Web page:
But I myself have heard people dismiss female writers, especially in my own area of crime and thriller fiction. I’m thinking in particular about a fellow who asked me at one signing who I was reading at the moment. I mentioned how much I was enjoying one of Laura Lippman’s Tess Monaghan novels. The man (who really did seem like an otherwise nice fellow) pursed his lips in distaste. “I don’t read woman writers,” he said. I was so flabbergasted that I couldn’t answer for a moment. Finally, I just said “well, you’re missing out on a lot,” which was certainly a lot nicer than what I wanted to say. Since then, other writers have told me they’ve heard the same thing, and I’ve seen similar comments online. “I don’t read female writers.”

To which I can only reply:  WTF?

picard_rikerWTF

I can kindasorta understand the people who tell me “I only read non-fiction.”  I certainly don’t feel that way, but I can see how some people might.

But if I’d said “I don’t read women writers,” I’d have missed out on the above-mentioned Laura Lippman’s amazing work. I’d have missed Val McDermid and Karin Slaughter and Megan Abbott and Barbara Seranella (RIP). I’d have missed the work and thus most likely the friendship of some of my favorite people, like Tasha Alexander and Toni McGee Causey and Margaret Maron and Alexandra Sokoloff. I’d have missed the work and the friendship of the extremely talented ladies on these blog: Sarah and Kate and Lise and Taffy and Sparkle.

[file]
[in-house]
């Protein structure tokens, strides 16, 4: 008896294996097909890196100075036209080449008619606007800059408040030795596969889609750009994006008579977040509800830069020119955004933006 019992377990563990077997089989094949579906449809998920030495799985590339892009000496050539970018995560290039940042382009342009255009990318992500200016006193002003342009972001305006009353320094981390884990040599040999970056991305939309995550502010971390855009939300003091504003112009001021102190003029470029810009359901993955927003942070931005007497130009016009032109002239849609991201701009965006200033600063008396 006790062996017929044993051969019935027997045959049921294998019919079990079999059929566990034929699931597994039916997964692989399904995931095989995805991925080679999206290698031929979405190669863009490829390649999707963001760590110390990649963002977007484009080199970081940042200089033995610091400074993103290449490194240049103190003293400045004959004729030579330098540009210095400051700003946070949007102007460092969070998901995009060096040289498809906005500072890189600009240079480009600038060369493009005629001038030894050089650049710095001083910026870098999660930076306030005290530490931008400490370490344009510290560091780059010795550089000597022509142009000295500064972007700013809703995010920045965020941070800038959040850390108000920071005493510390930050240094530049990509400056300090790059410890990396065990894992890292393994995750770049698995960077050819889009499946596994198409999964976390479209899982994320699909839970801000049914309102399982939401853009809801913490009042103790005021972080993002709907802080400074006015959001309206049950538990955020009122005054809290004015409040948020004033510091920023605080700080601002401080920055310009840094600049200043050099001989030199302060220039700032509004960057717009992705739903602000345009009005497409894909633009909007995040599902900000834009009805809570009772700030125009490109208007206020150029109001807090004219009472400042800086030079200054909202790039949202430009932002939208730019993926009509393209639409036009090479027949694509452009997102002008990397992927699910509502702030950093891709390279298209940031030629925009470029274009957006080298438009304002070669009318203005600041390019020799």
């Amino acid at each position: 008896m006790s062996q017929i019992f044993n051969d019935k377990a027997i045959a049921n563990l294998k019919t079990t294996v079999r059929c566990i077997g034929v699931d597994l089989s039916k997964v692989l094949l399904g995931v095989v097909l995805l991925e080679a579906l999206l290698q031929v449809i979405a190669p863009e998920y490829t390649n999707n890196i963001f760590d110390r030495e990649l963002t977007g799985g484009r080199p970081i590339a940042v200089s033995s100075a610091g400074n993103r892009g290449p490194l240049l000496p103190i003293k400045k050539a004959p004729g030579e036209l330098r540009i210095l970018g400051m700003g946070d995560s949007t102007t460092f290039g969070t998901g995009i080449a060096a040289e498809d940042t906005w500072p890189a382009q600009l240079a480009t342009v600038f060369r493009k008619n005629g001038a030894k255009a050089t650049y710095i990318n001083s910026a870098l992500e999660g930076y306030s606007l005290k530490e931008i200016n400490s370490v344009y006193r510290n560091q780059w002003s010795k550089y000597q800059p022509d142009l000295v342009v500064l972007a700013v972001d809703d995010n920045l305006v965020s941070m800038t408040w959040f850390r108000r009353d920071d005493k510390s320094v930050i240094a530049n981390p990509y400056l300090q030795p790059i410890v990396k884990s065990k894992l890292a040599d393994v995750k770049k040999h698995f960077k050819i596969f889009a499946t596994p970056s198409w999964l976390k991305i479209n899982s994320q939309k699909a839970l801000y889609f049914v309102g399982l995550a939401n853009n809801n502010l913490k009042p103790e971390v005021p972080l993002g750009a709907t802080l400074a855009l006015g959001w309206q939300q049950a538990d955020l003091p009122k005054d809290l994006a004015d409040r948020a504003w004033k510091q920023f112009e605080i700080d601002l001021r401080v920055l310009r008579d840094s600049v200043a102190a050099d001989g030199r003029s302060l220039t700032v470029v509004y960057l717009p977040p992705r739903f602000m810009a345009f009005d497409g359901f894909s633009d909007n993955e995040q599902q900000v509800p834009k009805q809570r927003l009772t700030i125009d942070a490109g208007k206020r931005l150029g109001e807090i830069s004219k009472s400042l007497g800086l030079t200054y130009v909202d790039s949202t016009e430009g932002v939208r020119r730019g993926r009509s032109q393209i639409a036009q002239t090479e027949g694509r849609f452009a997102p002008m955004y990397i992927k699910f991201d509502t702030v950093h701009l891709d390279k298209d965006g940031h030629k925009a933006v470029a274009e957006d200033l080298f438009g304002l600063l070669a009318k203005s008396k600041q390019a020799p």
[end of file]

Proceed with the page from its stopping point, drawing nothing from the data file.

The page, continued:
In fact, if I’d turned my back on female authors, I probably wouldn’t be writing crime fiction today, at least not in the way I do now, because it was our very own Katy Munger who gave me my earliest encouragement and whose Casey Jones PI novels taught me by example that my native North Carolina could be a pretty cool place to write about (Thanks, Katy).

So, Thalians and friends of the blog: have you ever had someone tell you “I don’t read women writers?” And what would you suggest for them, other than a long walk off a short pier?

Tricksters and Pranksters

The origins of April Fools’ Day are shrouded in a bit of mystery but probably hark back to the time when, in the Middle Ages, the calendar was changed. March 25 had been the beginning of the new year and in some places in Europe it touched off a weeklong celebration, ending on April 1. Whatever the beginnings, April Fools’ Day or something similar, has a long tradition in many cultures around the world.

Loki
Loki